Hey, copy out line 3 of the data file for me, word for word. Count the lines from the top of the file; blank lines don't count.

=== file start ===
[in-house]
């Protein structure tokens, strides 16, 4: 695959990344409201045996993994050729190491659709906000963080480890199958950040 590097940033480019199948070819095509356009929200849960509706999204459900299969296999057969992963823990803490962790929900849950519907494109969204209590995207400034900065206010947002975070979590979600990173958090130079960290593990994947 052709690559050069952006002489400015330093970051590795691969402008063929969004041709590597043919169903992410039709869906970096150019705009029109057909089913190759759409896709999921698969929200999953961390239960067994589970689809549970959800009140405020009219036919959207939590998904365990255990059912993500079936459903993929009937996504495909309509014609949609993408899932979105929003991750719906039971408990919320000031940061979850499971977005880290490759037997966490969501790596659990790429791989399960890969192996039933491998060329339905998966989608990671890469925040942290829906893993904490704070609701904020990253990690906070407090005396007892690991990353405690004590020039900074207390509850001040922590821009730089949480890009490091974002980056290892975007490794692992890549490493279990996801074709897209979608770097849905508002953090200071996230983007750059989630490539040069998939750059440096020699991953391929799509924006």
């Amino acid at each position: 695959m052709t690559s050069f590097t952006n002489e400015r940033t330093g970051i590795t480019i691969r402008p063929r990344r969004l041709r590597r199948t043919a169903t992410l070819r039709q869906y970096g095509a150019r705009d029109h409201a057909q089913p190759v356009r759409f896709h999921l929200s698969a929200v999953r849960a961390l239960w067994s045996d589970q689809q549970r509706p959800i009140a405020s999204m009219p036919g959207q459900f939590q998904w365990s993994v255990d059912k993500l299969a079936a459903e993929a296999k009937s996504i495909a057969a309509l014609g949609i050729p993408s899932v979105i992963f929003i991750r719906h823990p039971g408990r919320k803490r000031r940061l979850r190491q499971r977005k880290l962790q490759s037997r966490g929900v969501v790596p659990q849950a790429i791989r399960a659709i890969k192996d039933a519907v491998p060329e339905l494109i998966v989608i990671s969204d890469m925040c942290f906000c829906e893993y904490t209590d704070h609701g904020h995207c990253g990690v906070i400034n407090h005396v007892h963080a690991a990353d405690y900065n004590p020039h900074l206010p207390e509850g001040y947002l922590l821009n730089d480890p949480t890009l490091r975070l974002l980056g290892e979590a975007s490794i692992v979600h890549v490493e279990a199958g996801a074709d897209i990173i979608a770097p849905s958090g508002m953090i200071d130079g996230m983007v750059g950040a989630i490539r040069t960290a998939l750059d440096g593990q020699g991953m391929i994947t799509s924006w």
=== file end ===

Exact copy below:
């Amino acid at each position: 695959m052709t690559s050069f590097t952006n002489e400015r940033t330093g970051i590795t480019i691969r402008p063929r990344r969004l041709r590597r199948t043919a169903t992410l070819r039709q869906y970096g095509a150019r705009d029109h409201a057909q089913p190759v356009r759409f896709h999921l929200s698969a929200v999953r849960a961390l239960w067994s045996d589970q689809q549970r509706p959800i009140a405020s999204m009219p036919g959207q459900f939590q998904w365990s993994v255990d059912k993500l299969a079936a459903e993929a296999k009937s996504i495909a057969a309509l014609g949609i050729p993408s899932v979105i992963f929003i991750r719906h823990p039971g408990r919320k803490r000031r940061l979850r190491q499971r977005k880290l962790q490759s037997r966490g929900v969501v790596p659990q849950a790429i791989r399960a659709i890969k192996d039933a519907v491998p060329e339905l494109i998966v989608i990671s969204d890469m925040c942290f906000c829906e893993y904490t209590d704070h609701g904020h995207c990253g990690v906070i400034n407090h005396v007892h963080a690991a990353d405690y900065n004590p020039h900074l206010p207390e509850g001040y947002l922590l821009n730089d480890p949480t890009l490091r975070l974002l980056g290892e979590a975007s490794i692992v979600h890549v490493e279990a199958g996801a074709d897209i990173i979608a770097p849905s958090g508002m953090i200071d130079g996230m983007v750059g950040a989630i490539r040069t960290a998939l750059d440096g593990q020699g991953m391929i994947t799509s924006w």